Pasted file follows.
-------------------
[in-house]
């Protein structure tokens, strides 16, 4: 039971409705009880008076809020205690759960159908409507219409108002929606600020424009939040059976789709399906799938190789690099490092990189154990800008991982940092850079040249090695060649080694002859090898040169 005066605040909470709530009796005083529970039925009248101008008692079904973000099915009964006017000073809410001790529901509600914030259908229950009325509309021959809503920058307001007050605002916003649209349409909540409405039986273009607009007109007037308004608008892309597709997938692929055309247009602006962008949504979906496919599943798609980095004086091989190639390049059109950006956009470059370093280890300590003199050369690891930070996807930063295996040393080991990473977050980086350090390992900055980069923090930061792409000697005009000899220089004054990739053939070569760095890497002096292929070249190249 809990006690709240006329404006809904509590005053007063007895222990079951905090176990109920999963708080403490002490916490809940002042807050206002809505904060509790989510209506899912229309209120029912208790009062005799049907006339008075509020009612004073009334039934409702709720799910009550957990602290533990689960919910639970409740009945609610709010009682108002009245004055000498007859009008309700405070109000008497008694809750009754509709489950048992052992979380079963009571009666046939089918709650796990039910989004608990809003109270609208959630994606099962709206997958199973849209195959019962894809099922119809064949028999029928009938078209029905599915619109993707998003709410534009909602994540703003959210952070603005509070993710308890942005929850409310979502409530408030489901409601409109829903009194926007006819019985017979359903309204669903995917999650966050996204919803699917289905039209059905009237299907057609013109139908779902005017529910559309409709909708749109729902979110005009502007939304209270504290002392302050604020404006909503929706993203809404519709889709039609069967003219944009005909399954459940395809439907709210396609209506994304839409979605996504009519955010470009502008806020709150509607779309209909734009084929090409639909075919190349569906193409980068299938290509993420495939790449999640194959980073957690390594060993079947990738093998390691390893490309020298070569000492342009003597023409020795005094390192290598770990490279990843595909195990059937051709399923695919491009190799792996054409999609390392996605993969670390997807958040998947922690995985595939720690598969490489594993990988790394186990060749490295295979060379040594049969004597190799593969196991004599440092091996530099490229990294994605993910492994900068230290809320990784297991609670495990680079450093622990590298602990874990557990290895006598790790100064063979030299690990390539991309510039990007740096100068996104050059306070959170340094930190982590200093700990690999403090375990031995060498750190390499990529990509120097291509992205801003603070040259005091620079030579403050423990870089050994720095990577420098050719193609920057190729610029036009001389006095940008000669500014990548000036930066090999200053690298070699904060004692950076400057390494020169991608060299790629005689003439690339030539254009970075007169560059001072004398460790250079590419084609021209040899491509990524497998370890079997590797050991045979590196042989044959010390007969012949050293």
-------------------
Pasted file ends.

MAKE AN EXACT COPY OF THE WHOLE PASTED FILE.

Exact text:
[in-house]
């Protein structure tokens, strides 16, 4: 039971409705009880008076809020205690759960159908409507219409108002929606600020424009939040059976789709399906799938190789690099490092990189154990800008991982940092850079040249090695060649080694002859090898040169 005066605040909470709530009796005083529970039925009248101008008692079904973000099915009964006017000073809410001790529901509600914030259908229950009325509309021959809503920058307001007050605002916003649209349409909540409405039986273009607009007109007037308004608008892309597709997938692929055309247009602006962008949504979906496919599943798609980095004086091989190639390049059109950006956009470059370093280890300590003199050369690891930070996807930063295996040393080991990473977050980086350090390992900055980069923090930061792409000697005009000899220089004054990739053939070569760095890497002096292929070249190249 809990006690709240006329404006809904509590005053007063007895222990079951905090176990109920999963708080403490002490916490809940002042807050206002809505904060509790989510209506899912229309209120029912208790009062005799049907006339008075509020009612004073009334039934409702709720799910009550957990602290533990689960919910639970409740009945609610709010009682108002009245004055000498007859009008309700405070109000008497008694809750009754509709489950048992052992979380079963009571009666046939089918709650796990039910989004608990809003109270609208959630994606099962709206997958199973849209195959019962894809099922119809064949028999029928009938078209029905599915619109993707998003709410534009909602994540703003959210952070603005509070993710308890942005929850409310979502409530408030489901409601409109829903009194926007006819019985017979359903309204669903995917999650966050996204919803699917289905039209059905009237299907057609013109139908779902005017529910559309409709909708749109729902979110005009502007939304209270504290002392302050604020404006909503929706993203809404519709889709039609069967003219944009005909399954459940395809439907709210396609209506994304839409979605996504009519955010470009502008806020709150509607779309209909734009084929090409639909075919190349569906193409980068299938290509993420495939790449999640194959980073957690390594060993079947990738093998390691390893490309020298070569000492342009003597023409020795005094390192290598770990490279990843595909195990059937051709399923695919491009190799792996054409999609390392996605993969670390997807958040998947922690995985595939720690598969490489594993990988790394186990060749490295295979060379040594049969004597190799593969196991004599440092091996530099490229990294994605993910492994900068230290809320990784297991609670495990680079450093622990590298602990874990557990290895006598790790100064063979030299690990390539991309510039990007740096100068996104050059306070959170340094930190982590200093700990690999403090375990031995060498750190390499990529990509120097291509992205801003603070040259005091620079030579403050423990870089050994720095990577420098050719193609920057190729610029036009001389006095940008000669500014990548000036930066090999200053690298070699904060004692950076400057390494020169991608060299790629005689003439690339030539254009970075007169560059001072004398460790250079590419084609021209040899491509990524497998370890079997590797050991045979590196042989044959010390007969012949050293």